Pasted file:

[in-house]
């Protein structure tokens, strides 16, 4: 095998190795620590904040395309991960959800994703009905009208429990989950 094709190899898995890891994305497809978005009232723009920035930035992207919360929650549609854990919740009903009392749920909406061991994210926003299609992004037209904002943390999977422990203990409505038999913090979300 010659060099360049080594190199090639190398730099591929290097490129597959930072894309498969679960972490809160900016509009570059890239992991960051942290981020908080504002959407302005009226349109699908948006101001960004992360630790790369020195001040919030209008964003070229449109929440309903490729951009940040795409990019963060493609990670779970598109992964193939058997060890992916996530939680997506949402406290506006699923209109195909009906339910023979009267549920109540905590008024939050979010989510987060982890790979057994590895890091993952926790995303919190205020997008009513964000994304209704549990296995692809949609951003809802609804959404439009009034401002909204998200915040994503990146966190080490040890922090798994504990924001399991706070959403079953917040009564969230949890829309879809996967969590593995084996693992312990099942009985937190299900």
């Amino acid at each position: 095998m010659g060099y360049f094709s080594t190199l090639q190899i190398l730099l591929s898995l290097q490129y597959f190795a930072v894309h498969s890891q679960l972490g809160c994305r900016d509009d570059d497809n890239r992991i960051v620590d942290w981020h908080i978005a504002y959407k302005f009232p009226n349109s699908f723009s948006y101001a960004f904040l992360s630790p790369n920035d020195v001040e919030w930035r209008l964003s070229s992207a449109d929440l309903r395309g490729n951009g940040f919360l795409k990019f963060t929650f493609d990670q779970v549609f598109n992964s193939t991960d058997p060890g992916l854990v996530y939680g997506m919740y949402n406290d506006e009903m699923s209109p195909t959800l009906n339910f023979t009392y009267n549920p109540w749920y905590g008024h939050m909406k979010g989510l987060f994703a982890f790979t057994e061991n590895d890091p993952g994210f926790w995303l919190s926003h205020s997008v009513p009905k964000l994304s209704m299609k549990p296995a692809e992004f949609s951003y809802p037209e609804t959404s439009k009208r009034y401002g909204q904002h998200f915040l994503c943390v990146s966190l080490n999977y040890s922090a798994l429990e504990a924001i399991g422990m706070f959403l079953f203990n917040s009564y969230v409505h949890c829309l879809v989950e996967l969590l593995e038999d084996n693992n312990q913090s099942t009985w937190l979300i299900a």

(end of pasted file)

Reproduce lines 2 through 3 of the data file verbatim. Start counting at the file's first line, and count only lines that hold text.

């Protein structure tokens, strides 16, 4: 095998190795620590904040395309991960959800994703009905009208429990989950 094709190899898995890891994305497809978005009232723009920035930035992207919360929650549609854990919740009903009392749920909406061991994210926003299609992004037209904002943390999977422990203990409505038999913090979300 010659060099360049080594190199090639190398730099591929290097490129597959930072894309498969679960972490809160900016509009570059890239992991960051942290981020908080504002959407302005009226349109699908948006101001960004992360630790790369020195001040919030209008964003070229449109929440309903490729951009940040795409990019963060493609990670779970598109992964193939058997060890992916996530939680997506949402406290506006699923209109195909009906339910023979009267549920109540905590008024939050979010989510987060982890790979057994590895890091993952926790995303919190205020997008009513964000994304209704549990296995692809949609951003809802609804959404439009009034401002909204998200915040994503990146966190080490040890922090798994504990924001399991706070959403079953917040009564969230949890829309879809996967969590593995084996693992312990099942009985937190299900």
């Amino acid at each position: 095998m010659g060099y360049f094709s080594t190199l090639q190899i190398l730099l591929s898995l290097q490129y597959f190795a930072v894309h498969s890891q679960l972490g809160c994305r900016d509009d570059d497809n890239r992991i960051v620590d942290w981020h908080i978005a504002y959407k302005f009232p009226n349109s699908f723009s948006y101001a960004f904040l992360s630790p790369n920035d020195v001040e919030w930035r209008l964003s070229s992207a449109d929440l309903r395309g490729n951009g940040f919360l795409k990019f963060t929650f493609d990670q779970v549609f598109n992964s193939t991960d058997p060890g992916l854990v996530y939680g997506m919740y949402n406290d506006e009903m699923s209109p195909t959800l009906n339910f023979t009392y009267n549920p109540w749920y905590g008024h939050m909406k979010g989510l987060f994703a982890f790979t057994e061991n590895d890091p993952g994210f926790w995303l919190s926003h205020s997008v009513p009905k964000l994304s209704m299609k549990p296995a692809e992004f949609s951003y809802p037209e609804t959404s439009k009208r009034y401002g909204q904002h998200f915040l994503c943390v990146s966190l080490n999977y040890s922090a798994l429990e504990a924001i399991g422990m706070f959403l079953f203990n917040s009564y969230v409505h949890c829309l879809v989950e996967l969590l593995e038999d084996n693992n312990q913090s099942t009985w937190l979300i299900a």